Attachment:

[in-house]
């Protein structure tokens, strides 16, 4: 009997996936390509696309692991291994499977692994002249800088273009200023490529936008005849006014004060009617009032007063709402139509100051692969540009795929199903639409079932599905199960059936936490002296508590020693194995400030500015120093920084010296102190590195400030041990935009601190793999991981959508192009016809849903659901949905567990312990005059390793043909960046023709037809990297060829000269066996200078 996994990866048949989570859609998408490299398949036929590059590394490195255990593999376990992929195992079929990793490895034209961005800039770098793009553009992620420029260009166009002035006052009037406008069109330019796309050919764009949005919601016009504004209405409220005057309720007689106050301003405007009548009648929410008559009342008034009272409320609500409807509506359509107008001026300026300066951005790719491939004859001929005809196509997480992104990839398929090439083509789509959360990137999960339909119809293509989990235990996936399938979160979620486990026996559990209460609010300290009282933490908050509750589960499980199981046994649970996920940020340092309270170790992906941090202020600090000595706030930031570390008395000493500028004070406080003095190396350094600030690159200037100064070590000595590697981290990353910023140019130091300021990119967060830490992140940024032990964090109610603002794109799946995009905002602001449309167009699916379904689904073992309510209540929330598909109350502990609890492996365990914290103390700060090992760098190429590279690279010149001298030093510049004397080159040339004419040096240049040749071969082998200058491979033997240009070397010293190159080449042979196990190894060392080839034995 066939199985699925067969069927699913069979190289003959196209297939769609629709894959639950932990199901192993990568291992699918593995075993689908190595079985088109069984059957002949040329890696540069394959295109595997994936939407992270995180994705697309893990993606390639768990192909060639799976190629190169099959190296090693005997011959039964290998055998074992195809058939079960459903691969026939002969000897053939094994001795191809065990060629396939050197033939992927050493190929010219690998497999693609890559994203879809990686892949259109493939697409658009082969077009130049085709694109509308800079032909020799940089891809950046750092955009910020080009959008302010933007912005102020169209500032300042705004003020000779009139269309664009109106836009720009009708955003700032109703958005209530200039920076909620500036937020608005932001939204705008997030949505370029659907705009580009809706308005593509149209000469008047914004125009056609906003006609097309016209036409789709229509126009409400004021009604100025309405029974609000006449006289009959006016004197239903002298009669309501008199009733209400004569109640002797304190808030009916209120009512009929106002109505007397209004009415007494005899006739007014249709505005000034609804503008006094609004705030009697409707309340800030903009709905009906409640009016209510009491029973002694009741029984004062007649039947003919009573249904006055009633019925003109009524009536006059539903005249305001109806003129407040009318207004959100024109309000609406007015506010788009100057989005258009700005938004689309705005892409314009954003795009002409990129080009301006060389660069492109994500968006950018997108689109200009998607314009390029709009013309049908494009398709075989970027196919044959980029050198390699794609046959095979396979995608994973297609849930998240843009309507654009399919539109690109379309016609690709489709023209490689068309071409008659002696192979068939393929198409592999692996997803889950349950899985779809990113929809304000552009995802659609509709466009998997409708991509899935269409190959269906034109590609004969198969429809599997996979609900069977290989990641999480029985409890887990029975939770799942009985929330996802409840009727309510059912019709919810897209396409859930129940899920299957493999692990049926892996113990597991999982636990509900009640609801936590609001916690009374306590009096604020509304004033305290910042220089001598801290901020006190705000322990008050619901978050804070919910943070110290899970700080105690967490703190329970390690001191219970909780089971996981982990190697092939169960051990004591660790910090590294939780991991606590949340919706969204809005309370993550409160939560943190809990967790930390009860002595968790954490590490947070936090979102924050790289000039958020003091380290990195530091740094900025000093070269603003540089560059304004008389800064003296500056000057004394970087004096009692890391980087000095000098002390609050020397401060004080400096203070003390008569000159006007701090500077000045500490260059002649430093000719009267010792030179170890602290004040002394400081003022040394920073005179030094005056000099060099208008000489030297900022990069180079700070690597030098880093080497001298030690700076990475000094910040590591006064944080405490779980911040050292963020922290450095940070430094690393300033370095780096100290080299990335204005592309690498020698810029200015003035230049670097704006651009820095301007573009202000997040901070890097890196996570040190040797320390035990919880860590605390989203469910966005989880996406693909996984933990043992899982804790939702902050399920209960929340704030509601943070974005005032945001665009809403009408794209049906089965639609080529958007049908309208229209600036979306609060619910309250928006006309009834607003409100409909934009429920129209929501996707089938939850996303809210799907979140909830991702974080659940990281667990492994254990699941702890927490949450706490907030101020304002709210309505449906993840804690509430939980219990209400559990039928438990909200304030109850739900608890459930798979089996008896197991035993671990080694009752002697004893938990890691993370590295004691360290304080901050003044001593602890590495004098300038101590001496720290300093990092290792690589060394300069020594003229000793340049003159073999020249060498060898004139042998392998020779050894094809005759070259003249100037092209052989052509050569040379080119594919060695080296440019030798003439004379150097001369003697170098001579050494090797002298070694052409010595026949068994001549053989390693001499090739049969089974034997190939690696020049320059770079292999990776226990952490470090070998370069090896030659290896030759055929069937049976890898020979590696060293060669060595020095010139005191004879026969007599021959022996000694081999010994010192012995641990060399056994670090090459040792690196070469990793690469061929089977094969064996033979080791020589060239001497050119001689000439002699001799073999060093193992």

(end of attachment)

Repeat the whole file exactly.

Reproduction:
[in-house]
């Protein structure tokens, strides 16, 4: 009997996936390509696309692991291994499977692994002249800088273009200023490529936008005849006014004060009617009032007063709402139509100051692969540009795929199903639409079932599905199960059936936490002296508590020693194995400030500015120093920084010296102190590195400030041990935009601190793999991981959508192009016809849903659901949905567990312990005059390793043909960046023709037809990297060829000269066996200078 996994990866048949989570859609998408490299398949036929590059590394490195255990593999376990992929195992079929990793490895034209961005800039770098793009553009992620420029260009166009002035006052009037406008069109330019796309050919764009949005919601016009504004209405409220005057309720007689106050301003405007009548009648929410008559009342008034009272409320609500409807509506359509107008001026300026300066951005790719491939004859001929005809196509997480992104990839398929090439083509789509959360990137999960339909119809293509989990235990996936399938979160979620486990026996559990209460609010300290009282933490908050509750589960499980199981046994649970996920940020340092309270170790992906941090202020600090000595706030930031570390008395000493500028004070406080003095190396350094600030690159200037100064070590000595590697981290990353910023140019130091300021990119967060830490992140940024032990964090109610603002794109799946995009905002602001449309167009699916379904689904073992309510209540929330598909109350502990609890492996365990914290103390700060090992760098190429590279690279010149001298030093510049004397080159040339004419040096240049040749071969082998200058491979033997240009070397010293190159080449042979196990190894060392080839034995 066939199985699925067969069927699913069979190289003959196209297939769609629709894959639950932990199901192993990568291992699918593995075993689908190595079985088109069984059957002949040329890696540069394959295109595997994936939407992270995180994705697309893990993606390639768990192909060639799976190629190169099959190296090693005997011959039964290998055998074992195809058939079960459903691969026939002969000897053939094994001795191809065990060629396939050197033939992927050493190929010219690998497999693609890559994203879809990686892949259109493939697409658009082969077009130049085709694109509308800079032909020799940089891809950046750092955009910020080009959008302010933007912005102020169209500032300042705004003020000779009139269309664009109106836009720009009708955003700032109703958005209530200039920076909620500036937020608005932001939204705008997030949505370029659907705009580009809706308005593509149209000469008047914004125009056609906003006609097309016209036409789709229509126009409400004021009604100025309405029974609000006449006289009959006016004197239903002298009669309501008199009733209400004569109640002797304190808030009916209120009512009929106002109505007397209004009415007494005899006739007014249709505005000034609804503008006094609004705030009697409707309340800030903009709905009906409640009016209510009491029973002694009741029984004062007649039947003919009573249904006055009633019925003109009524009536006059539903005249305001109806003129407040009318207004959100024109309000609406007015506010788009100057989005258009700005938004689309705005892409314009954003795009002409990129080009301006060389660069492109994500968006950018997108689109200009998607314009390029709009013309049908494009398709075989970027196919044959980029050198390699794609046959095979396979995608994973297609849930998240843009309507654009399919539109690109379309016609690709489709023209490689068309071409008659002696192979068939393929198409592999692996997803889950349950899985779809990113929809304000552009995802659609509709466009998997409708991509899935269409190959269906034109590609004969198969429809599997996979609900069977290989990641999480029985409890887990029975939770799942009985929330996802409840009727309510059912019709919810897209396409859930129940899920299957493999692990049926892996113990597991999982636990509900009640609801936590609001916690009374306590009096604020509304004033305290910042220089001598801290901020006190705000322990008050619901978050804070919910943070110290899970700080105690967490703190329970390690001191219970909780089971996981982990190697092939169960051990004591660790910090590294939780991991606590949340919706969204809005309370993550409160939560943190809990967790930390009860002595968790954490590490947070936090979102924050790289000039958020003091380290990195530091740094900025000093070269603003540089560059304004008389800064003296500056000057004394970087004096009692890391980087000095000098002390609050020397401060004080400096203070003390008569000159006007701090500077000045500490260059002649430093000719009267010792030179170890602290004040002394400081003022040394920073005179030094005056000099060099208008000489030297900022990069180079700070690597030098880093080497001298030690700076990475000094910040590591006064944080405490779980911040050292963020922290450095940070430094690393300033370095780096100290080299990335204005592309690498020698810029200015003035230049670097704006651009820095301007573009202000997040901070890097890196996570040190040797320390035990919880860590605390989203469910966005989880996406693909996984933990043992899982804790939702902050399920209960929340704030509601943070974005005032945001665009809403009408794209049906089965639609080529958007049908309208229209600036979306609060619910309250928006006309009834607003409100409909934009429920129209929501996707089938939850996303809210799907979140909830991702974080659940990281667990492994254990699941702890927490949450706490907030101020304002709210309505449906993840804690509430939980219990209400559990039928438990909200304030109850739900608890459930798979089996008896197991035993671990080694009752002697004893938990890691993370590295004691360290304080901050003044001593602890590495004098300038101590001496720290300093990092290792690589060394300069020594003229000793340049003159073999020249060498060898004139042998392998020779050894094809005759070259003249100037092209052989052509050569040379080119594919060695080296440019030798003439004379150097001369003697170098001579050494090797002298070694052409010595026949068994001549053989390693001499090739049969089974034997190939690696020049320059770079292999990776226990952490470090070998370069090896030659290896030759055929069937049976890898020979590696060293060669060595020095010139005191004879026969007599021959022996000694081999010994010192012995641990060399056994670090090459040792690196070469990793690469061929089977094969064996033979080791020589060239001497050119001689000439002699001799073999060093193992």